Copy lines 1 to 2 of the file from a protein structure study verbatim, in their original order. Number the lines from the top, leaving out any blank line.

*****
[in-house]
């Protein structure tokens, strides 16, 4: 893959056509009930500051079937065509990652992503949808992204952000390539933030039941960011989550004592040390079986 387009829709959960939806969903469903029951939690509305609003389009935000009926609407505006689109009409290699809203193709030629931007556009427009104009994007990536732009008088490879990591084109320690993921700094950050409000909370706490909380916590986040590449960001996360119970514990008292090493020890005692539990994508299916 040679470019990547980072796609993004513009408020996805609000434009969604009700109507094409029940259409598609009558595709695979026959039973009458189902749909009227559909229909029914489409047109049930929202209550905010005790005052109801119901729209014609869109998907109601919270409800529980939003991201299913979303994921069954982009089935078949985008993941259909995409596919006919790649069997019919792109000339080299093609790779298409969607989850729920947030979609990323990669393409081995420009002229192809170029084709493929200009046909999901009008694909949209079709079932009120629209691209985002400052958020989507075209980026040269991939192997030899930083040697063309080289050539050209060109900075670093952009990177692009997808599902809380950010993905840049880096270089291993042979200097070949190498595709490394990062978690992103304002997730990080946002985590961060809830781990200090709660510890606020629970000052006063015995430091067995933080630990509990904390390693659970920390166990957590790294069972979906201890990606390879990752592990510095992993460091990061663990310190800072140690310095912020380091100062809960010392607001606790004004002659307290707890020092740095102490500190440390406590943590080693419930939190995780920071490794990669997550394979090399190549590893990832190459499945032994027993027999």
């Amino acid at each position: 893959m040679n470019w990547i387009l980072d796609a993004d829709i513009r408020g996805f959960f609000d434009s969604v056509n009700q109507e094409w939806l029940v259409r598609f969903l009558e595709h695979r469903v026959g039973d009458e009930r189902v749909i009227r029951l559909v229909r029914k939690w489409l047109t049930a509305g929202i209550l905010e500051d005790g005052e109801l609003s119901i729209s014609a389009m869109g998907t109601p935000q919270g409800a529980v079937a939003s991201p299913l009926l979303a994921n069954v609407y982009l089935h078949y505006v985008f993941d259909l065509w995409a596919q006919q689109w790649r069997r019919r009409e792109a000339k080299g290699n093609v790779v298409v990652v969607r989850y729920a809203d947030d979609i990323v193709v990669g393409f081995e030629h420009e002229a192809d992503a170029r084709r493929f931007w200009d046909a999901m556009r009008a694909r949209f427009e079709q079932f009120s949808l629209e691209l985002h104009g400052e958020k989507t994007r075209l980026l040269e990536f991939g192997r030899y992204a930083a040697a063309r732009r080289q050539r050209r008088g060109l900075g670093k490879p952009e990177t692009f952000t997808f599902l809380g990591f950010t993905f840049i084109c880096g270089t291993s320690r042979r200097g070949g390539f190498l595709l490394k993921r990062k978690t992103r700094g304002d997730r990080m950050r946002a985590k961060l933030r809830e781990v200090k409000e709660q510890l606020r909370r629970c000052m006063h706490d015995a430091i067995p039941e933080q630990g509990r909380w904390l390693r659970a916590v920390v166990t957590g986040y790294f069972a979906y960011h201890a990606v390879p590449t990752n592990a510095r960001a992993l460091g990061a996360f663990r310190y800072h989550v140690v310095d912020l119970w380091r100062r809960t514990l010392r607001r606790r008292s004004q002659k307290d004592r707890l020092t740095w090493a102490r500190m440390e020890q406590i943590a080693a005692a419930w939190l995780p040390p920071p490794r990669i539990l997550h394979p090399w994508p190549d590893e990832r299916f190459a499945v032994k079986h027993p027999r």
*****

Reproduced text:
[in-house]
């Protein structure tokens, strides 16, 4: 893959056509009930500051079937065509990652992503949808992204952000390539933030039941960011989550004592040390079986 387009829709959960939806969903469903029951939690509305609003389009935000009926609407505006689109009409290699809203193709030629931007556009427009104009994007990536732009008088490879990591084109320690993921700094950050409000909370706490909380916590986040590449960001996360119970514990008292090493020890005692539990994508299916 040679470019990547980072796609993004513009408020996805609000434009969604009700109507094409029940259409598609009558595709695979026959039973009458189902749909009227559909229909029914489409047109049930929202209550905010005790005052109801119901729209014609869109998907109601919270409800529980939003991201299913979303994921069954982009089935078949985008993941259909995409596919006919790649069997019919792109000339080299093609790779298409969607989850729920947030979609990323990669393409081995420009002229192809170029084709493929200009046909999901009008694909949209079709079932009120629209691209985002400052958020989507075209980026040269991939192997030899930083040697063309080289050539050209060109900075670093952009990177692009997808599902809380950010993905840049880096270089291993042979200097070949190498595709490394990062978690992103304002997730990080946002985590961060809830781990200090709660510890606020629970000052006063015995430091067995933080630990509990904390390693659970920390166990957590790294069972979906201890990606390879990752592990510095992993460091990061663990310190800072140690310095912020380091100062809960010392607001606790004004002659307290707890020092740095102490500190440390406590943590080693419930939190995780920071490794990669997550394979090399190549590893990832190459499945032994027993027999």